2. Lamar @

    Another great site is:

    It was founded by an AA female police officer Derrica Wilson in the DC Area but has national reach. Keep up the great work ladies, it is much needed.

  3. So sad. I remember it tooks MONTHS before a missing black girl here in Florida got any national airplay. Yet I turn on the Today Show and they are STILL talking about white kids that went missing years and years ago. I think not only their families, but we as black folk need to advocate on behalf of these missing kids. Write the morning news shows, both local and national. Make your voice be heard.

  4. Hi there!

    I’ve noticed that too…as well as my husband. I don’t think it’s fair at all because regardless of race, he/she is still someones baby.

    It’s great that you will stand up for that…for what is right!!!

    God bless you!

    OH..and thank you for stopping by my blog too!

  5. thank you for letting me know about this article, I love coming to your blog and these wonderful stories that open up my mind. I did notice that especialy here in Canada.

  6. Wow… This sums it up well. I hope this is truly eye opening for some. I have my strong opinions but for the sake of my job (I’m not a columnist) I’ll keep my mouth shut here.

    I do, however feel like my station does a fairly good job of bringing questions like this to the table. We all can hopefully make a dent in this problem if we each speak up.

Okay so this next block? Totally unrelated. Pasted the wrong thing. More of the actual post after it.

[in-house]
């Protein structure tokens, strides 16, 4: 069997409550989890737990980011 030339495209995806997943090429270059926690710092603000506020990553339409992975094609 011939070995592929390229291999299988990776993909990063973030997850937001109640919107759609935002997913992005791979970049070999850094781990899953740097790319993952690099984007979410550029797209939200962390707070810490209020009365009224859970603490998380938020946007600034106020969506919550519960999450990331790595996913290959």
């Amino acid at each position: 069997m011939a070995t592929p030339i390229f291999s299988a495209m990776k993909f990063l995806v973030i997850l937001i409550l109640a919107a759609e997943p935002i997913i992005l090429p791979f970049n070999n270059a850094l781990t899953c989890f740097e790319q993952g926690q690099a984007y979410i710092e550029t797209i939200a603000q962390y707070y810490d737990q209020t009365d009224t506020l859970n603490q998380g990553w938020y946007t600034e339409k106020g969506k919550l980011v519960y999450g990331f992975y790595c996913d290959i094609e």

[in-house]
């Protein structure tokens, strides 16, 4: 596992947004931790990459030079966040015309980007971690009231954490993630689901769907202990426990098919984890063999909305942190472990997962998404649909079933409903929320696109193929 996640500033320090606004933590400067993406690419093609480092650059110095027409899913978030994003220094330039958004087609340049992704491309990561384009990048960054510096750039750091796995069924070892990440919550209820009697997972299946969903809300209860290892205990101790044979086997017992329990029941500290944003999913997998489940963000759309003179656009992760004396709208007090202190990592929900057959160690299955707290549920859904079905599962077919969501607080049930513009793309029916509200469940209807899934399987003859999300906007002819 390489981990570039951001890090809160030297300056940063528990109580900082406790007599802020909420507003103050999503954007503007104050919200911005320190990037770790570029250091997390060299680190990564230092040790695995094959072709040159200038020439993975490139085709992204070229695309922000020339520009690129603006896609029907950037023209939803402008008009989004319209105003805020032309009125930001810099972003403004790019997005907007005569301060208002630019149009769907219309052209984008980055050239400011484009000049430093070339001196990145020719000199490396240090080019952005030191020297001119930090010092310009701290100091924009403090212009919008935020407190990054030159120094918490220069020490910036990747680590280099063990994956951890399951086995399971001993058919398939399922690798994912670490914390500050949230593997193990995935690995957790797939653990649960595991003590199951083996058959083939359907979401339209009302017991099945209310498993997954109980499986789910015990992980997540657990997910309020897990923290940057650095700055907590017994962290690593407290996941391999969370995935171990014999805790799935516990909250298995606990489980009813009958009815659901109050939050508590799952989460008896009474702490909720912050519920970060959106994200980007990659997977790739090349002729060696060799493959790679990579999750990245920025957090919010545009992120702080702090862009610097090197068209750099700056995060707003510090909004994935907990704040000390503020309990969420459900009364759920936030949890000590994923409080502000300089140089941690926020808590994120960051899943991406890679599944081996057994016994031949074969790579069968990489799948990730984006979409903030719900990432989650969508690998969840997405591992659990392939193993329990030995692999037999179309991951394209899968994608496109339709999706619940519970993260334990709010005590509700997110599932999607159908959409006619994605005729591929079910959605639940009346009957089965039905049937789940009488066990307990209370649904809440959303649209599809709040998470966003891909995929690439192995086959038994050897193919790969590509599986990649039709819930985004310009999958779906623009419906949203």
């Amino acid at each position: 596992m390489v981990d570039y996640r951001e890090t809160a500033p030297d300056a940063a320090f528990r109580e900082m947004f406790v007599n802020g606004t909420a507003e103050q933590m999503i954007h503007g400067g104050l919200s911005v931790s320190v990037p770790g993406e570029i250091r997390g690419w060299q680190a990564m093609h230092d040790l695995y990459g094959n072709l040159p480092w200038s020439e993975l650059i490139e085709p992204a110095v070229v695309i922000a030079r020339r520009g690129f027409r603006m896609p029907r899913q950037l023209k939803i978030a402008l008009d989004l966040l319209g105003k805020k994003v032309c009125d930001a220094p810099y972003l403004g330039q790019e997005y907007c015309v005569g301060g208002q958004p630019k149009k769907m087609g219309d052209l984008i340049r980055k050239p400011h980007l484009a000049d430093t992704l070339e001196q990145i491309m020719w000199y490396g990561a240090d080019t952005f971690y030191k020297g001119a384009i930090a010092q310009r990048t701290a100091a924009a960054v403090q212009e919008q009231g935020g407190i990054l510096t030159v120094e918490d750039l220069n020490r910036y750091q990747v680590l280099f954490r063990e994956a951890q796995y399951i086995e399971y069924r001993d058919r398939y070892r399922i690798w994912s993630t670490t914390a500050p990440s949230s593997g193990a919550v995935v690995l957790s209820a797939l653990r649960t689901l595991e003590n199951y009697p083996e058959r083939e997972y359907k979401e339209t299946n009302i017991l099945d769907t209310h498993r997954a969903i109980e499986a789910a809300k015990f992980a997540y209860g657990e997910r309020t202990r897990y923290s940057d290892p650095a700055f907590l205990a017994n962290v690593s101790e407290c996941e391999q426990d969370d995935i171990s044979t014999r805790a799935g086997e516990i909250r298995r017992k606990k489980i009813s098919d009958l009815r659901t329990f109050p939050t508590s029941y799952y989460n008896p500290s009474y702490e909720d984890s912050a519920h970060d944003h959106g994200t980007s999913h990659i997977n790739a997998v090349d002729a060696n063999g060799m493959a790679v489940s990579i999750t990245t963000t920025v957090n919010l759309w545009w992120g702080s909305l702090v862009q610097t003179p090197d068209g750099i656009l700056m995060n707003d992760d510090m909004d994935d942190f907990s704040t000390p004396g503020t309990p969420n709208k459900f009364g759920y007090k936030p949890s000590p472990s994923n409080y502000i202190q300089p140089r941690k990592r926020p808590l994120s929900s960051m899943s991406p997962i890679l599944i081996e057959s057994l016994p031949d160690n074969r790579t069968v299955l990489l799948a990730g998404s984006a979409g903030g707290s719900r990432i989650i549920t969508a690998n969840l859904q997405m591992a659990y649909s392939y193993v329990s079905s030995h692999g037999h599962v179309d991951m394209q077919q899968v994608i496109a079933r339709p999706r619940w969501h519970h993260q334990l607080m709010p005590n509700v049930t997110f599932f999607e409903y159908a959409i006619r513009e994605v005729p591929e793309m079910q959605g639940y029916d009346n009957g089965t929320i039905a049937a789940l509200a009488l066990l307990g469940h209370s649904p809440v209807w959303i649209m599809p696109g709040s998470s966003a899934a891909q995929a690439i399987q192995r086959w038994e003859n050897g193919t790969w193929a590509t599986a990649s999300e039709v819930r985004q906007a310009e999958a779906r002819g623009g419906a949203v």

Great post!

  7. Cafe Mocha Momma

    Sobering and Chilling. . .thank you so much for bringing this issue to light in the midst of this journalistic darkness. With seven brown babies of my own who are all resting safely in their own beds as I type this, I am moved to tears. . .and to action starting with checking out the links that you’ve provided.

  8. Jewelry Rockstar

    This is sad. Truth is, the more people try to make children of color insignificant, the more significant they will become. We can’t keep being pushed aside and swept under the rug. You have taken yet another step toward the acknowledgement of the significance of our children. No matter how some may try, we won’t go away. This time it’s a President of color next time, it’s the majority in the Senate and House. The more you push us aside the bigger we become. Either our needs get met now or we keep mobilizing and make the decisions ourselves.

  9. Unfortunately I am not shocked but I am angry. I will do my part as request and will also blog about this injustice. Thank you for bringing it to my attention.

    I love your site design. I feel as if I am sitting on your couch in your living room. 🙂

    Peace. Love. Light.

  10. Arlice Nichole

    Denene, I work for an organization where I’m surrounded by T.V’s and scrolling news headlines! There is not a day that goes by that you don’t here about some crime done against a child somewhere. I tell you, with the suicides of the two boys recently and the killings of children at the hands of parents has caused a bit of depression in me I think. And, while I hurt for all kids, I do find myself getting upset about the continued coverage of Natalie Holloway, Casey Anthony and the little British girl and I mean good coverage, while a minority child gets only a short sentence headline if that.

    I’m so glad you brought attention to this topic.

  11. Denene, I’m so glad you blogged about this site!!
    Bravo to you and to them! it’s definitely awakening.
    I hate to say this, but I had not heard about the chicago childrens deaths; I went straight to the article, and as Herbert mentioned, I’ve heard about the Craigslist incident, though it’s minor in comparison.
    This is so completely backward.
    Talking about it can make a difference.
    A cricket is small, but if it’s in the room, it can be heard. (Then there’ll be somebody big running around with a shoe an a case of insomnia- but that what it takes sometimes!)

  12. Thank you for bring awareness to this heart wrenching issue.